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Will Whatley: Mental health struggles have a stigma; let’s change that

By WILL WHATLEY, Alabama Daily News

Springtime in Tuscaloosa is truly special. The girls don sundresses and the guys get their golf gear out of storage as flowers and plants bloom to greet a brand new season.

The campus comes alive with outdoor classes on the Quad. The senior students try to make the most of their final days in school while everyone else runs head-first into finding excuses to skip class and be outside.

Spring 2002 was a particularly great season. It was the second semester of my freshman year. I spent the previous semester in fraternity pledgeship, when my fall days and weeks were structured, and the spring was time for me to finally get to experience the college life.

As I found myself with a sudden rush of free time, I also found an emptiness which I couldn’t fully understand. At first I thought it was depression, and that was certainly part of my problem, but looking back on everything through 15 years of experience that can only come with trials and errors, I finally came to terms with my mental illness.

As a child, I was diagnosed with attention deficit disorder (ADD) and prescribed stimulants like Adderall and Dexedrine. For more than 20 years, I took prescribed amphetamines to help me manage my disorder. Unfortunately the side effects resulted in me growing increasingly anxious and having wild mood swings. It turns out I was bipolar and the stimulants were only exacerbating my condition. Luckily, with the love and support of my wife and family, I was able to come to terms with my mental health situation and begin to learn how to live life as I was meant to live it.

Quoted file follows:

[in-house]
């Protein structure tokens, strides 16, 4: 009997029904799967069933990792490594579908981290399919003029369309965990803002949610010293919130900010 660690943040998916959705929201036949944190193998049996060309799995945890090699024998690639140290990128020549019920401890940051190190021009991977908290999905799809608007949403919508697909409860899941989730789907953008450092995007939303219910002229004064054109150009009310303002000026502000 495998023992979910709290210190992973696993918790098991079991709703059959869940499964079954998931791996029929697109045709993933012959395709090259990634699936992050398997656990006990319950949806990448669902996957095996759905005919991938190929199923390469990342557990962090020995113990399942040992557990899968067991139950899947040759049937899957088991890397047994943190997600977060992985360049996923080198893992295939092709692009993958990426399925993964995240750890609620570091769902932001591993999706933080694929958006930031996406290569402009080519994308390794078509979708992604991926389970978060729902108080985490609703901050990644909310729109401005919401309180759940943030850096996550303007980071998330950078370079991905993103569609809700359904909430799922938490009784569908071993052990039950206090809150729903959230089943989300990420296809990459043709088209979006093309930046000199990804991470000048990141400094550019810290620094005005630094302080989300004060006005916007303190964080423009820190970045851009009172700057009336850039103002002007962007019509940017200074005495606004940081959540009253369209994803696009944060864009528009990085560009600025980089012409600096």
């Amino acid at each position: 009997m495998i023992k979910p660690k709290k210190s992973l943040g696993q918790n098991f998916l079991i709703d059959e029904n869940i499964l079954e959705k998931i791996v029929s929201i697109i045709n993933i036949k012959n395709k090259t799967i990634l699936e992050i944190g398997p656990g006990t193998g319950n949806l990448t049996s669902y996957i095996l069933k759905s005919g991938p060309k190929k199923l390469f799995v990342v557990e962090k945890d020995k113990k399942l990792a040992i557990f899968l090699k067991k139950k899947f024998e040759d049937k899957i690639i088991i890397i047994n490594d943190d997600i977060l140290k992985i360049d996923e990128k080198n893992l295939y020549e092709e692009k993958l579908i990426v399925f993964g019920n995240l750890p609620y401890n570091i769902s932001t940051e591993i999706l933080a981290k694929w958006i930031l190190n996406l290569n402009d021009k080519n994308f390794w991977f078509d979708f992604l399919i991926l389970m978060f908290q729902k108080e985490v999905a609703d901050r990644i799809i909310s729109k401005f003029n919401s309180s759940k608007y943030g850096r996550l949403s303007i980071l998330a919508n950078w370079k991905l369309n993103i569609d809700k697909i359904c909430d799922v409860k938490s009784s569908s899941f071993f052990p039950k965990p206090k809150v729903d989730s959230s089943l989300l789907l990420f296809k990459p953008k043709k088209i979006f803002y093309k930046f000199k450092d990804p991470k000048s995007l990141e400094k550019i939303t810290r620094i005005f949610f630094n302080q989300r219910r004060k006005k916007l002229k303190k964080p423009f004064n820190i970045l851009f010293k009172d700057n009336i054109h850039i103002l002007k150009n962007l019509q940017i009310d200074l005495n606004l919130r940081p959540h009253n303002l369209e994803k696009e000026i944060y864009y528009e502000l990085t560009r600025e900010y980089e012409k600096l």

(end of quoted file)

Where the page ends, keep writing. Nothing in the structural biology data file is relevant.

Why am I telling my story? Because it is beyond time we as a society address mental health and mental illness. Unfortunately it has taken a string of high-profile individuals losing their lives at their own hands for us to even think about beginning a discussion, but it’s better late than never.

There’s an undeniable stigma surrounding discussing mental health, especially for men. We aren’t supposed to have feelings, let alone talk about them. So let’s change that. I feel overwhelmed, hopeless, anxious and depressed for no reason. I take medication for my condition(s). It’s not a big deal. If your knee hurts, you take something for it right? Why is it any different if you feel depressed or anxious?

It really sucks feeling like a drain on society. I hate feeling worthless and that my life is pointless. I despise having panic attacks over something stupid like the dishwasher.

But, you know what? I can work on these feelings and get them under control through therapy and medication. I can recognize my feelings and let my awesome friends and family know because, for some reason, they like me and don’t judge me.

I’ve been to the hospital twice because I failed to maintain my mental health responsibly. I have attempted suicide. It wasn’t because I felt weak, it was because I felt that those I loved would be better off without me. But I have reached a point now where I want to live. I want to spite those who hate me and make the lives of those who love me fuller.

If you can relate to anything I have said in this column, I encourage you to reach out to anyone and get help. Talk about your feelings and learn to challenge those bad thoughts. Visit a doctor and let him/her know how you feel.

If you are prescribed medication, take it as directed and let the doctor know immediately if your situation doesn’t improve. But most importantly, know your life has value and there’s always an option.

Suicide is a permanent fix to a temporary problem, but you are strong enough to weather the bad times, no matter how hard they might get.

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